Slideshow

In Pictures: Windows 10 - A guided tour

Here are some of the most prominent changes to Windows 10 from its predecessor.

  • A guided tour Microsoft released a technical preview of the next version of Windows for the public to download and try for free. Although a final release with additional features isn’t expected until the middle of 2015, there are already a number of changes compared to Windows 8.1. Here are some of the most prominent.

  • Return of the Start Menu Clicking the Windows logo Start button, or pressing the Windows logo key on the keyboard, summons the Start Menu, which was last seen in Windows 7, but absent from Windows 8 and 8.1. The left half of this Start Menu lists pinned applications, apps and folders, and recently opened programs and other items. The right half displays the tiles of Windows Apps -- it’s like a mini version of the Start Screen from Windows 8/8.1 attached to the Start Menu. Just as on the Start Screen, you can rearrange the placement of these tiles by clicking-holding-and-dragging on each one.

  • All Apps Clicking “All Apps” will show a listing of apps, applications and folders on your system. You can drag the name of a Windows App (in this example, the Weather app), or even a desktop application, from the left half of the Start Menu over to the right half, so that it can be placed as a tile with the other tiled Windows Apps or applications.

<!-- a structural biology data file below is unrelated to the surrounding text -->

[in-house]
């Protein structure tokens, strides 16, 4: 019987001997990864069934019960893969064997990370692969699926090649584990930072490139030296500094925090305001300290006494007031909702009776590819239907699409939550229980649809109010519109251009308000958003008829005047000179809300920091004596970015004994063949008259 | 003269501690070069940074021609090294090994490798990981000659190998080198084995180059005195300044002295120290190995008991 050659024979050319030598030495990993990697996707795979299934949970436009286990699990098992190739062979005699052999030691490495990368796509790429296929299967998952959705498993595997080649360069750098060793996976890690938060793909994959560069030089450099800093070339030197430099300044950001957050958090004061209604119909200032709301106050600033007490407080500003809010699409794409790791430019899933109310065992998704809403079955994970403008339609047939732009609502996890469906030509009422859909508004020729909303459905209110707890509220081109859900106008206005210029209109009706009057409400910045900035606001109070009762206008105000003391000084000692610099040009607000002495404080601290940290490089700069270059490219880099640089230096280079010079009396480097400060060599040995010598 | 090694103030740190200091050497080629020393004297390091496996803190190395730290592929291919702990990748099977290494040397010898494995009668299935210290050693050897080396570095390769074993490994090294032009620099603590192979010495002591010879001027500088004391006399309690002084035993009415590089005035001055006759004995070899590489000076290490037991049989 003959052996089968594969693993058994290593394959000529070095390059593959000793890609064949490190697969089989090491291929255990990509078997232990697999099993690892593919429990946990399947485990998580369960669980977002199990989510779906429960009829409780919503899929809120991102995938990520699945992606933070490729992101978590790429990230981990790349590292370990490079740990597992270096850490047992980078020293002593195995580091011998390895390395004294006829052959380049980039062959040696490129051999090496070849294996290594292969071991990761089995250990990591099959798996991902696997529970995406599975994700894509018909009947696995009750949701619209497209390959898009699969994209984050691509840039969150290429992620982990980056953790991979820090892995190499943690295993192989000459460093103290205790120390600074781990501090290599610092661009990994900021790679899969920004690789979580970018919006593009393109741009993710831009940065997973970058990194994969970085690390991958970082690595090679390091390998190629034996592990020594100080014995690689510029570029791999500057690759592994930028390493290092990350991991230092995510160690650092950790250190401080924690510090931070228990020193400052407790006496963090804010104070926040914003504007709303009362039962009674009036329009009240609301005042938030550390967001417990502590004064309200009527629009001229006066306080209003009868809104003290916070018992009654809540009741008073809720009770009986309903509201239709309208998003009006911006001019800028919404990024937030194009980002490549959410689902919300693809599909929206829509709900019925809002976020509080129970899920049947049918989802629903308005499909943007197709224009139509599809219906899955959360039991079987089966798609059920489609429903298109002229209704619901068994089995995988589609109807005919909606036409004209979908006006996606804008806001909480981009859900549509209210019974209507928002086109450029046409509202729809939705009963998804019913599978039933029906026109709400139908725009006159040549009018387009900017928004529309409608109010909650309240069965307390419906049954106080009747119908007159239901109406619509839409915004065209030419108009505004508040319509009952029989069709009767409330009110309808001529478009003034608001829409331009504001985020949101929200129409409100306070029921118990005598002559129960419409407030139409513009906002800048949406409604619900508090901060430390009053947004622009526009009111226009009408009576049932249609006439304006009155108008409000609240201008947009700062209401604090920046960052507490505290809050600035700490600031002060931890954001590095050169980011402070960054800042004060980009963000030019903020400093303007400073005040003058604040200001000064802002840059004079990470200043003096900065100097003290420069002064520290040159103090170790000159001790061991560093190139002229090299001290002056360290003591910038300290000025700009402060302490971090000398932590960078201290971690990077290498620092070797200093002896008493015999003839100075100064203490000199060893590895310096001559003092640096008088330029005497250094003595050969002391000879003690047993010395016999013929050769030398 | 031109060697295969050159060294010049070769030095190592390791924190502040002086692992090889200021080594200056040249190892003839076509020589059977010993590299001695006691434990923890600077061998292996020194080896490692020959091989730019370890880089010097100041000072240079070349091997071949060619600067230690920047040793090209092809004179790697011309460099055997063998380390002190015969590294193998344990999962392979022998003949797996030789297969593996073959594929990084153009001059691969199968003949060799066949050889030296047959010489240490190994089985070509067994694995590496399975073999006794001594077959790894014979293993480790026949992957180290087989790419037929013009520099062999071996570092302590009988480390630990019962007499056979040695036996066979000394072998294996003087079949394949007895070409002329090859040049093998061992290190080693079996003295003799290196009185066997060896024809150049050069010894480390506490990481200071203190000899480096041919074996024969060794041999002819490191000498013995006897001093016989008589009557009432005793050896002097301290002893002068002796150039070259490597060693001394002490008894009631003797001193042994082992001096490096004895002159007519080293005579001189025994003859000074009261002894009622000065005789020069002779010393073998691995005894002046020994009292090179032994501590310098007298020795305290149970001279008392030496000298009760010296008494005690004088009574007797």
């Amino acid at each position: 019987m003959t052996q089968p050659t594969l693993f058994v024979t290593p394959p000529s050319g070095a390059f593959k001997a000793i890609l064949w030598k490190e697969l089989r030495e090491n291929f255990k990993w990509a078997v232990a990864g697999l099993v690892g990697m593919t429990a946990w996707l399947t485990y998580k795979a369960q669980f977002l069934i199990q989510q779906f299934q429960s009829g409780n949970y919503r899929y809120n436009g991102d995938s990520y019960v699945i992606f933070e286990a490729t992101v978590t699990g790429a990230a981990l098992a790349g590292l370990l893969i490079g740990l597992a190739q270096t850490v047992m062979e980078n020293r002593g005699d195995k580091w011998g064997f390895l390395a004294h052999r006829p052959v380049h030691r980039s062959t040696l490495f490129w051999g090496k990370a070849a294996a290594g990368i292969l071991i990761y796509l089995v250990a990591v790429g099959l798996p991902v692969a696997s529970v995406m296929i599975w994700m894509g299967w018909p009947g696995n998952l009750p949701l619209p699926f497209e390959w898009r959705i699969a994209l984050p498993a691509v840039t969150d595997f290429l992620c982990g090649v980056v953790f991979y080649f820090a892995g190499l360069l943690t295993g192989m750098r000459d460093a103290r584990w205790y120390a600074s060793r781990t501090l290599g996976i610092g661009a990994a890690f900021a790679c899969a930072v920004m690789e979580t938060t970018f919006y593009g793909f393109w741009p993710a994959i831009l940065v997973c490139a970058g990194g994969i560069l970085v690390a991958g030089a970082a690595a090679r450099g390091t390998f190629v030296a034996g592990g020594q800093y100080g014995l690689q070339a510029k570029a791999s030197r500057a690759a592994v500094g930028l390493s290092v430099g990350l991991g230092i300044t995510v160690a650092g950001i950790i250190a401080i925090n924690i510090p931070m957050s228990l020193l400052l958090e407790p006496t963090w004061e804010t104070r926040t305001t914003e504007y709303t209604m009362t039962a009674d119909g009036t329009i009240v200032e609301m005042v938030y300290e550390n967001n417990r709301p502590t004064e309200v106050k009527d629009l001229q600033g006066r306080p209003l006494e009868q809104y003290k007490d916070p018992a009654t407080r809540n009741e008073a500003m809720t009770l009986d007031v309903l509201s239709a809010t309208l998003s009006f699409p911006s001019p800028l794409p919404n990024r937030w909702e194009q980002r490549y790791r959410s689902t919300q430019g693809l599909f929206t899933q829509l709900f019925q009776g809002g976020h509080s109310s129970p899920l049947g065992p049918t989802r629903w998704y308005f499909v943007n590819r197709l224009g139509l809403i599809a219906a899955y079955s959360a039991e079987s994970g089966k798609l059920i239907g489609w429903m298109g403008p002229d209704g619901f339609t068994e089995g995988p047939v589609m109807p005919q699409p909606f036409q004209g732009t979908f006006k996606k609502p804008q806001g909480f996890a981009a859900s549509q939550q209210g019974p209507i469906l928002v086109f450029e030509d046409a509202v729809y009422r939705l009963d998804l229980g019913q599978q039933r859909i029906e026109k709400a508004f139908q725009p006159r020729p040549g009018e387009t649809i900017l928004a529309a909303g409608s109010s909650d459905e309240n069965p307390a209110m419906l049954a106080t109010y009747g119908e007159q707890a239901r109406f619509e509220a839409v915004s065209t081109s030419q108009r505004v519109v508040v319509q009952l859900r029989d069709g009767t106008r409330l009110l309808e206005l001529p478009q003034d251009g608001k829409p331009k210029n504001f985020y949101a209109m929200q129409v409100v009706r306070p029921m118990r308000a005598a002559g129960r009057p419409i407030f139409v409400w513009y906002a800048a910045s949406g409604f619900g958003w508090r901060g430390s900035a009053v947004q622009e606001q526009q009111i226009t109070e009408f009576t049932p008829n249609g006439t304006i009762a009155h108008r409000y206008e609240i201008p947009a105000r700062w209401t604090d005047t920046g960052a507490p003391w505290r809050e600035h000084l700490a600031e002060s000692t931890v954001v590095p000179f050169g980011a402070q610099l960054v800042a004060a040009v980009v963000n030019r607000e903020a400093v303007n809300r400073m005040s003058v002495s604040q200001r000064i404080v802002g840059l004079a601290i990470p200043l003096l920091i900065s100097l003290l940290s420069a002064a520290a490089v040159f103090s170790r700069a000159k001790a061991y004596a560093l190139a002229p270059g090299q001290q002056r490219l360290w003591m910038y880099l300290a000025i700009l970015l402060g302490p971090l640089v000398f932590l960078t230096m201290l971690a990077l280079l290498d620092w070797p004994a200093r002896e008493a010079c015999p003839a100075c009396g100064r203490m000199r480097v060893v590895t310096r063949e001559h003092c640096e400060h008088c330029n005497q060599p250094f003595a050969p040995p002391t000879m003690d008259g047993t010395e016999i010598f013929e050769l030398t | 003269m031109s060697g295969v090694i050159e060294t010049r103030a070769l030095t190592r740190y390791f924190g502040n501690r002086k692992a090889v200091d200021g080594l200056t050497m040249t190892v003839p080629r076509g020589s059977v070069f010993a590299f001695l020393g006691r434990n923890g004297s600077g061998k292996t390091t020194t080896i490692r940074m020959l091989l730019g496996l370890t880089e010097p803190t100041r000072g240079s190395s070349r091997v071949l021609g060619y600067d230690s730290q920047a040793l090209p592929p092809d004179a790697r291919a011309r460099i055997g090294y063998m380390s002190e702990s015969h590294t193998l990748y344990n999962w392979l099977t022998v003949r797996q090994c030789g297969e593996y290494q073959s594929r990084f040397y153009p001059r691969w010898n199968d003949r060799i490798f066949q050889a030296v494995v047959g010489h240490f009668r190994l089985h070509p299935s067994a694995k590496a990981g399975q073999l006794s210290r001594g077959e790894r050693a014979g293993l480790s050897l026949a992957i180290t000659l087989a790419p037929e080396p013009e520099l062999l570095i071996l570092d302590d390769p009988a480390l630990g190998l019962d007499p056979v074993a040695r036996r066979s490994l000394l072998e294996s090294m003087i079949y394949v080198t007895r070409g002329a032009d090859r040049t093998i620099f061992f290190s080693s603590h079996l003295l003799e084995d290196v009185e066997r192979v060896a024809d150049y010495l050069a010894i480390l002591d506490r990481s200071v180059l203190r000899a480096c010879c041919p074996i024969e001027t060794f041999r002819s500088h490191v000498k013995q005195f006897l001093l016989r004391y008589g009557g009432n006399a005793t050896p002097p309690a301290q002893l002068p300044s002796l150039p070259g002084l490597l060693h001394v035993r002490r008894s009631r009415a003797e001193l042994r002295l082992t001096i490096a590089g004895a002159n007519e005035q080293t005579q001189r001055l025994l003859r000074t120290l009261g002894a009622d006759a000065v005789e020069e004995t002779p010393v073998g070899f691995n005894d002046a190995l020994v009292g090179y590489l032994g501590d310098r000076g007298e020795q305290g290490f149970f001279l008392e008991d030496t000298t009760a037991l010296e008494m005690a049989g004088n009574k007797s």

• Expand to fit As you add more Windows Apps or applications to the right half of the Start Menu, the panel will automatically expand to fit them.

  • Start Menu can expand or shrink Click-and-hold onto the top border of the Start Menu, and you can drag up to increase the height of the Start Menu panel…

  • Colorful changes The background color of the Start Menu can be changed by right-clicking on a blank area of it and selecting “Personalize.”

  • Return of the Windows 8/8/.1 Start Screen If you prefer the Windows 8/8.1 Start Screen, you can turn it back on by right-clicking on the Taskbar and unchecking “Use the Start menu instead of the Start screen.”


  • Resizable windows In Windows 8.1, Windows Apps can run on the desktop environment but only in full screen. Windows 10 Technical Preview now allows them to be run in smaller, resizable windows. You can click-hold-and-drag on all sides and corners of the windows of Windows Apps to resize them.

  • Don’t ignore the three dots Clicking the three dots that are set toward the left of a Windows App’s title bar will open this panel which provides features that are specific to that app.

  • Oh, snap Windows 10 Technical Preview expands upon the user interface in Windows 8.1 that allows you to auto-resize an application’s window by “snapping” it to the edges of the screen. In this example, as the File Explorer window is dragged to the right edge of the screen, a light grayed-out region appears.

  • More snapping Releasing the mouse or touchpad button will then automatically resize the File Explorer to occupy exactly the right-half of the screen. The other two actively running programs, which in this case are both Windows Apps, then appear as thumbnails. You can also snap a windowed application or app into smaller sizes.